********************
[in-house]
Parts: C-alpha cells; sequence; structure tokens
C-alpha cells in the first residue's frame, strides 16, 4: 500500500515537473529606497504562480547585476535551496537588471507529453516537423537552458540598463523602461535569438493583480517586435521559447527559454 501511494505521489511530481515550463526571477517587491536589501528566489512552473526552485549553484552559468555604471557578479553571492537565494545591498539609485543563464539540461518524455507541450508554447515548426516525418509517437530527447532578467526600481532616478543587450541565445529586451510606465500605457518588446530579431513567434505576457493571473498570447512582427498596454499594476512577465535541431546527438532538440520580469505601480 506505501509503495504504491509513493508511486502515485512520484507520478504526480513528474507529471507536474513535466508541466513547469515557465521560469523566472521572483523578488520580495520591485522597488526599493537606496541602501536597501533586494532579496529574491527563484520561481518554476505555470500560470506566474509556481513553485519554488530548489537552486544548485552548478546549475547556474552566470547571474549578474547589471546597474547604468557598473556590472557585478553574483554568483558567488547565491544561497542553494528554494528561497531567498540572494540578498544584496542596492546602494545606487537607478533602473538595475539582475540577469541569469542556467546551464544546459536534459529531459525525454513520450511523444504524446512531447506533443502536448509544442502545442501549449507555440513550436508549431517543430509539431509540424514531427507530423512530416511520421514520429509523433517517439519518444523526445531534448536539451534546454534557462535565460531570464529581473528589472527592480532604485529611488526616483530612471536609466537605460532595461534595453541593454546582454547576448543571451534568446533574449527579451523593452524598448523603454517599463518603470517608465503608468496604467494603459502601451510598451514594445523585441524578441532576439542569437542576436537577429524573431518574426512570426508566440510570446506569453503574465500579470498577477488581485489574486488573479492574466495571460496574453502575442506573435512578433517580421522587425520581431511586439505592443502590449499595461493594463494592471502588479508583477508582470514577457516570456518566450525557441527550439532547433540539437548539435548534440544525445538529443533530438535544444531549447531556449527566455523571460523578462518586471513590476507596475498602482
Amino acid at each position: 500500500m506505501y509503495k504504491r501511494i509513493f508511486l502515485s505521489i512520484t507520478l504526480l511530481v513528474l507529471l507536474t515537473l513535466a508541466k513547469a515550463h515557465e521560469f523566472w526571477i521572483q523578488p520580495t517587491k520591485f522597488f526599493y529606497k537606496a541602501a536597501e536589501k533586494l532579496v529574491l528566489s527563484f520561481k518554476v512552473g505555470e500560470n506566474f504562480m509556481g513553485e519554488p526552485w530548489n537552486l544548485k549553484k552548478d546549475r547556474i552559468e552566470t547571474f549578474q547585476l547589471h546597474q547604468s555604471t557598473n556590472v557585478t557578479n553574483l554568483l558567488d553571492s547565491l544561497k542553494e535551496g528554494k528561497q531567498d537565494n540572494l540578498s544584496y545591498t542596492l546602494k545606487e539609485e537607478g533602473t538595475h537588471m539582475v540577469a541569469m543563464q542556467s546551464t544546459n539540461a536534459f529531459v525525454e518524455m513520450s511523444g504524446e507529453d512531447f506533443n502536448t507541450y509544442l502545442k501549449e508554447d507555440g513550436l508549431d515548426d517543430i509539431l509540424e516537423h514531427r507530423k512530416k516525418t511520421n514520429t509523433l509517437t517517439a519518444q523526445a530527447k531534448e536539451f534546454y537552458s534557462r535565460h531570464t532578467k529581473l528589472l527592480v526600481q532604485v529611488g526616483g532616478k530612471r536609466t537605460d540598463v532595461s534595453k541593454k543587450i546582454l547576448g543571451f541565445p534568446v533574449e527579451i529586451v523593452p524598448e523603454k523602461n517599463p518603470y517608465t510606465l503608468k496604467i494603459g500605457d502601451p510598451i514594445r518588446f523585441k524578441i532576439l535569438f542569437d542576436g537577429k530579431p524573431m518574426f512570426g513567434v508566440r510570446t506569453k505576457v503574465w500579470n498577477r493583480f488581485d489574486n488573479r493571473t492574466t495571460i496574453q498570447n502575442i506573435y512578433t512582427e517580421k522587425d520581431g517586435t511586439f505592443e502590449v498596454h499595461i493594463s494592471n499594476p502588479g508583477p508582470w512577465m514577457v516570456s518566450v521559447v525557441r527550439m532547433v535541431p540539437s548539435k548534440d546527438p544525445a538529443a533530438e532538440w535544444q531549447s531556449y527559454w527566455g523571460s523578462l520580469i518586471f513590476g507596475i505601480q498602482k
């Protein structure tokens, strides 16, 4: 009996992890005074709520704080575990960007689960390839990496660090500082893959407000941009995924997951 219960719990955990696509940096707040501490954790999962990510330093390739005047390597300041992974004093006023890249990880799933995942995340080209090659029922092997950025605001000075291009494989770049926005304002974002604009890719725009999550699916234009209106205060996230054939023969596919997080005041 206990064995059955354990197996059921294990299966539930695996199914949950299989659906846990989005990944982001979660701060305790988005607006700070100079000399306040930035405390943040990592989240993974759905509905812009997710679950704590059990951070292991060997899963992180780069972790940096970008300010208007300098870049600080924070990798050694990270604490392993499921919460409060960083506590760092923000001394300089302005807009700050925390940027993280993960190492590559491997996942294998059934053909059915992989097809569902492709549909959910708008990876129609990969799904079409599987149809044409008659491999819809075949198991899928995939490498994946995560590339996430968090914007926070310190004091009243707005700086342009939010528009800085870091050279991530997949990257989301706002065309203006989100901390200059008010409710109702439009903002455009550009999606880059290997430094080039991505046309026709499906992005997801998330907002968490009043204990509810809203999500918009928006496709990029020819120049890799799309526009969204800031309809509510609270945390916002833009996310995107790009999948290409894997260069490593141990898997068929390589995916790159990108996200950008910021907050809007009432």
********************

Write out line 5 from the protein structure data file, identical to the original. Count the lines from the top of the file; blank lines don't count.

């Protein structure tokens, strides 16, 4: 009996992890005074709520704080575990960007689960390839990496660090500082893959407000941009995924997951 219960719990955990696509940096707040501490954790999962990510330093390739005047390597300041992974004093006023890249990880799933995942995340080209090659029922092997950025605001000075291009494989770049926005304002974002604009890719725009999550699916234009209106205060996230054939023969596919997080005041 206990064995059955354990197996059921294990299966539930695996199914949950299989659906846990989005990944982001979660701060305790988005607006700070100079000399306040930035405390943040990592989240993974759905509905812009997710679950704590059990951070292991060997899963992180780069972790940096970008300010208007300098870049600080924070990798050694990270604490392993499921919460409060960083506590760092923000001394300089302005807009700050925390940027993280993960190492590559491997996942294998059934053909059915992989097809569902492709549909959910708008990876129609990969799904079409599987149809044409008659491999819809075949198991899928995939490498994946995560590339996430968090914007926070310190004091009243707005700086342009939010528009800085870091050279991530997949990257989301706002065309203006989100901390200059008010409710109702439009903002455009550009999606880059290997430094080039991505046309026709499906992005997801998330907002968490009043204990509810809203999500918009928006496709990029020819120049890799799309526009969204800031309809509510609270945390916002833009996310995107790009999948290409894997260069490593141990898997068929390589995916790159990108996200950008910021907050809007009432």